Scenes from popular novels and plays are often depicted on bamboo wares of the early Qing dynasty, many taking inspiration from Ming dynasty paintings and woodblock prints. On the present lot, two scenes from different stories are carved, one from the 'Seven Sages of the Bamboo Grove', and the other from 'A Literary Gathering at the Orchid Pavilion'. Because of the relatively large size of the brushpot, a more complex composition of a dense forested landscape has been employed, with some areas of high relief carving used to express depth. It is also interesting that two stories have been used on one brushpot, the two scenes separated from each other by rockwork.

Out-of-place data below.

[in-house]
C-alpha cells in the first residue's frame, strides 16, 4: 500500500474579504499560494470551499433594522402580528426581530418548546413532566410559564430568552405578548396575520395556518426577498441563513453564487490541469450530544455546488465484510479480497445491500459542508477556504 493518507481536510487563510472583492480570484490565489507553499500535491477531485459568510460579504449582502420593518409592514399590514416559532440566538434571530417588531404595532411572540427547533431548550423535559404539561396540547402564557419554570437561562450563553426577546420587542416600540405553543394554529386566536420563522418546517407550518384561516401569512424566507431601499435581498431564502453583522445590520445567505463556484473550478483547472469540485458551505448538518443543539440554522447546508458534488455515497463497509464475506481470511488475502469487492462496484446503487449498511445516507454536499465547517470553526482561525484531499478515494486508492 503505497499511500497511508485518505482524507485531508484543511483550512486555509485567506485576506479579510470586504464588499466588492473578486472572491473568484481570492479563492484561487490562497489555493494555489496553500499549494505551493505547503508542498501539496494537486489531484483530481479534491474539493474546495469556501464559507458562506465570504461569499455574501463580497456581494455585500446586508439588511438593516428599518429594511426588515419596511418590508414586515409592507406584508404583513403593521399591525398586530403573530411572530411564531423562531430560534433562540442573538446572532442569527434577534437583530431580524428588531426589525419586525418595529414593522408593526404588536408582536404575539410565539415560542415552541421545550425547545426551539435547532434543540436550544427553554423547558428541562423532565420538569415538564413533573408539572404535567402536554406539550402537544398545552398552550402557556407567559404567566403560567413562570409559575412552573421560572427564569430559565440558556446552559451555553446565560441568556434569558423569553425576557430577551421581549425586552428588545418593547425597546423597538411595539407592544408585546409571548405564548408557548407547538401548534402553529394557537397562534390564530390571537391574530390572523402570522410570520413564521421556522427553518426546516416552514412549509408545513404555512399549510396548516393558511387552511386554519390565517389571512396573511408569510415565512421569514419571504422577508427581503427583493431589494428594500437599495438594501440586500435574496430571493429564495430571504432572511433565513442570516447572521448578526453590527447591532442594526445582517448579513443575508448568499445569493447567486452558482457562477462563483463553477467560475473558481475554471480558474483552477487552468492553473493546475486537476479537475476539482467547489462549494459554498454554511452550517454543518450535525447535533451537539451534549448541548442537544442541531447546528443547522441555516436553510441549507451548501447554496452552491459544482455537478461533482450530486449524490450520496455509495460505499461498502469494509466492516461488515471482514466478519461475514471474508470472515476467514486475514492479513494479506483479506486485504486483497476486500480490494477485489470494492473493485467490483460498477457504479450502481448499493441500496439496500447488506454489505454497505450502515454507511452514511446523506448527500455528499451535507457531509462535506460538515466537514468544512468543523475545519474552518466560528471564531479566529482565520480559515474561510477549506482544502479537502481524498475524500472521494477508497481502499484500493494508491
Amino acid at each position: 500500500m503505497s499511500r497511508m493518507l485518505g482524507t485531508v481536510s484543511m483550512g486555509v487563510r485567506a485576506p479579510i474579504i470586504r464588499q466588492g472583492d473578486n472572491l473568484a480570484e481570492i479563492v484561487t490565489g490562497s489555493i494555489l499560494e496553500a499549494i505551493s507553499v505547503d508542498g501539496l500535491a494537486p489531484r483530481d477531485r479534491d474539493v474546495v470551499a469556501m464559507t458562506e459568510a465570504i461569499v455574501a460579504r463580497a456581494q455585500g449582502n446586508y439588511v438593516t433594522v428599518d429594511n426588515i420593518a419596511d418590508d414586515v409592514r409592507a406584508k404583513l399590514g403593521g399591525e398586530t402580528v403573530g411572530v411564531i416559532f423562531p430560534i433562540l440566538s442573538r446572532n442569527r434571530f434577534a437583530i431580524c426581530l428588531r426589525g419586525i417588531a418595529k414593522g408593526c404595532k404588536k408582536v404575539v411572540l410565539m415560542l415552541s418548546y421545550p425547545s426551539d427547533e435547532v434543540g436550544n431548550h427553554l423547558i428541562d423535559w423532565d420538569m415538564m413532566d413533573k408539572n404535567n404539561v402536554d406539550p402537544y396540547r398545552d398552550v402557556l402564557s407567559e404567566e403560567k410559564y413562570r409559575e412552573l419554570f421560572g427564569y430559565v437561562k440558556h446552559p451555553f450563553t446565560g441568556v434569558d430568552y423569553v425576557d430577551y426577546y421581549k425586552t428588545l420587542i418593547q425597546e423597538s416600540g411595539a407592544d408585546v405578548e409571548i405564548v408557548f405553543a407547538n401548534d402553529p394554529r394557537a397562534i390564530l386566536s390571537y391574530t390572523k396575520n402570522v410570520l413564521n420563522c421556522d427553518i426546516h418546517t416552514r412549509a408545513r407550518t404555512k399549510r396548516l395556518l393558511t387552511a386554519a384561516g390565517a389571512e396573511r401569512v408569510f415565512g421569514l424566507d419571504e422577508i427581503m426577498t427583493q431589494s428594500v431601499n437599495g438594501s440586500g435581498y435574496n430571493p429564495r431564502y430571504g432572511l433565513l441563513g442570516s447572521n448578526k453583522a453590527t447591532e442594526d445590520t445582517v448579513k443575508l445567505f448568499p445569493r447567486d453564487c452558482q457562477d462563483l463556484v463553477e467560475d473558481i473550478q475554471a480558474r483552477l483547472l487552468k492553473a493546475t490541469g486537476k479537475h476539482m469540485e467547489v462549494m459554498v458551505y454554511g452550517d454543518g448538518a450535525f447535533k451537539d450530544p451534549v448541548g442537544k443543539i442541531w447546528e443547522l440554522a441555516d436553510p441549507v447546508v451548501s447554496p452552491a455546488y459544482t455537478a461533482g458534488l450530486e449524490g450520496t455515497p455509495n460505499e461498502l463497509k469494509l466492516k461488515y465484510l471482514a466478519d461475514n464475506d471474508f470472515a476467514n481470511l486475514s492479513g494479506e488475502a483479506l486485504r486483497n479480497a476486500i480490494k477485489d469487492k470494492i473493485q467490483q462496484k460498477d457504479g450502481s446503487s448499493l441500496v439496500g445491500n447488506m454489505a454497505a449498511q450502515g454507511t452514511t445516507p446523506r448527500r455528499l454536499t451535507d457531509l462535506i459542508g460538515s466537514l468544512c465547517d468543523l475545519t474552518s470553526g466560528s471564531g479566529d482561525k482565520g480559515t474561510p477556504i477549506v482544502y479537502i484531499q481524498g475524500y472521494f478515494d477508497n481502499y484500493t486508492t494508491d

The superb carving of the scenes suggests a highly accomplished craftsman; the workmanship is comparable to carved examples bearing the name of the early Qing dynasty master, Zhou Zhiyan, who was celebrated for his landscape carvings in the style of the Song and Yuan masters, cf. Chinese Bamboo Carving, Hong Kong Museum of Art, 1982, part II, pp. 56-58.